Below is a table that will show the old and the new mappings of the two OS common folders:

Windows XP Windows 7
All Users C:\Documents and Settings\All Users c:\Users\Public
Desktop C:\Documents and Settings\All Users\Desktop C:\Users\Public\Desktop
Favorites C:\Documents and Settings\All Users\Favorites C:\Users\Public\Favorites
Start Menu C:\Documents and Settings\All Users\Start Menu\ C:\ProgramData\Microsoft\Windows\Start Menu
Application Data C:\Documents and Settings\All Users\Application Data C:\Programdata
Documents C:\Documents and Settings\All Users\Documents C:\Users\Public\Documents

What can I use the All Users profile for?

With the existence of such granular control with Active Directory group policy, there is really not a whole lot of need to control that profile manually anymore. Using GPOs preferences in Windows 7, It is possible to control everything from folder options, drive mappings, printers, services, to start menu items and registry entries. In a Windows 2003 environment, however, some of these options are still not available, and you would have to resort to using the All Users profile to set some of them.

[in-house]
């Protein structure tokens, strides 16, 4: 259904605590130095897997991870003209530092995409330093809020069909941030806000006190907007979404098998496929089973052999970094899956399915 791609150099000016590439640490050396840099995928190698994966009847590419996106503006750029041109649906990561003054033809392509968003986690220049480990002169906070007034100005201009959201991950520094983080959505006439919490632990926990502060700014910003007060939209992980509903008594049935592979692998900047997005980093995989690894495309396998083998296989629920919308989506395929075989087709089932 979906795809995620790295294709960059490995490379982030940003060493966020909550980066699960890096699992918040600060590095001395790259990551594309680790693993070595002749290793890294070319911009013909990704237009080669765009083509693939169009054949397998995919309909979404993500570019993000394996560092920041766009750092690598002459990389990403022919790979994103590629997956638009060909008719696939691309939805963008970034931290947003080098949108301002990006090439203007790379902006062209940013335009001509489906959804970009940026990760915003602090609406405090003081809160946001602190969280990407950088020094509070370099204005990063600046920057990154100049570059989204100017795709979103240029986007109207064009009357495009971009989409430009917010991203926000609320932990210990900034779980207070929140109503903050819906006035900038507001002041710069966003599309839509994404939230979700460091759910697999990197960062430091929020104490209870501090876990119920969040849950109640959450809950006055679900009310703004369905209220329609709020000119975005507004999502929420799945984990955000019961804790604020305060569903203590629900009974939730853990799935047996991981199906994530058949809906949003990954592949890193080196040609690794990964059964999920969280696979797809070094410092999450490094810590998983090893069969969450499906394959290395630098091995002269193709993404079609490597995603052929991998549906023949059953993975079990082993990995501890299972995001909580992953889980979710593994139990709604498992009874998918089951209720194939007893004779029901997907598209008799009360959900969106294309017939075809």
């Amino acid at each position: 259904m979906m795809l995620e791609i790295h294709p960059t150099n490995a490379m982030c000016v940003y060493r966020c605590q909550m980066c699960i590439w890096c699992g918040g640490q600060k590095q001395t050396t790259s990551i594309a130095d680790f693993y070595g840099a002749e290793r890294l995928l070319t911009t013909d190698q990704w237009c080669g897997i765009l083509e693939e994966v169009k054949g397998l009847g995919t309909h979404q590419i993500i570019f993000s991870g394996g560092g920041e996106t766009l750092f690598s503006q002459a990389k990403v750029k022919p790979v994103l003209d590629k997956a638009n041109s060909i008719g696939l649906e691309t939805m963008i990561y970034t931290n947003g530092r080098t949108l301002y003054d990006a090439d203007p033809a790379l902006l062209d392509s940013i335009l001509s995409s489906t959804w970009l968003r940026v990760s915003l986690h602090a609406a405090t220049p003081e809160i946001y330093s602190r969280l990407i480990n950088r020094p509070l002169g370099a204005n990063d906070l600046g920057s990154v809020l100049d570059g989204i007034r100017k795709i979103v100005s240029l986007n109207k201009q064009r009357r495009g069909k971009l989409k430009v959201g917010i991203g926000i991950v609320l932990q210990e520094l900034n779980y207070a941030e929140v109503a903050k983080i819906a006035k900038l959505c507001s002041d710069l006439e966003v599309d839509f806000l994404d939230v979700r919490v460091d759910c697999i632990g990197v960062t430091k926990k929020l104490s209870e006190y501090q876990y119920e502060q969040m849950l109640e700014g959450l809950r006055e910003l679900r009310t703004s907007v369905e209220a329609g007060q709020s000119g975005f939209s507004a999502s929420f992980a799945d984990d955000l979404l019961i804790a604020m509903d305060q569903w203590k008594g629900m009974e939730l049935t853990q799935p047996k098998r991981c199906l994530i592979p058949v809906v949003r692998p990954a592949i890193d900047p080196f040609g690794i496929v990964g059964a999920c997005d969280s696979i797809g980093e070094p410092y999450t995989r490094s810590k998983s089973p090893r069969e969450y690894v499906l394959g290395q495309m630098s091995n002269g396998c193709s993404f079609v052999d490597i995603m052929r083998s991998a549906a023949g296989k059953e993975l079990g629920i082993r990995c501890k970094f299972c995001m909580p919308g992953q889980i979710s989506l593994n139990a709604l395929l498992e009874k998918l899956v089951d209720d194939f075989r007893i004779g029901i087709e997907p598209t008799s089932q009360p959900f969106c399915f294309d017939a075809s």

In some cases, you may find that you would like to add some desktop items, or start menu items for the users, where you don’t want the users to be allowed to make any changes to those. The All Users profile is the perfect place for those.  (See below for more information regarding this).

Where to use what?

This section is really the essence of this article. There are many different scenarios for using the different profiles, but since we’re discussing the traditional desktop, and a virtualization scenarios, we’ll talk about those: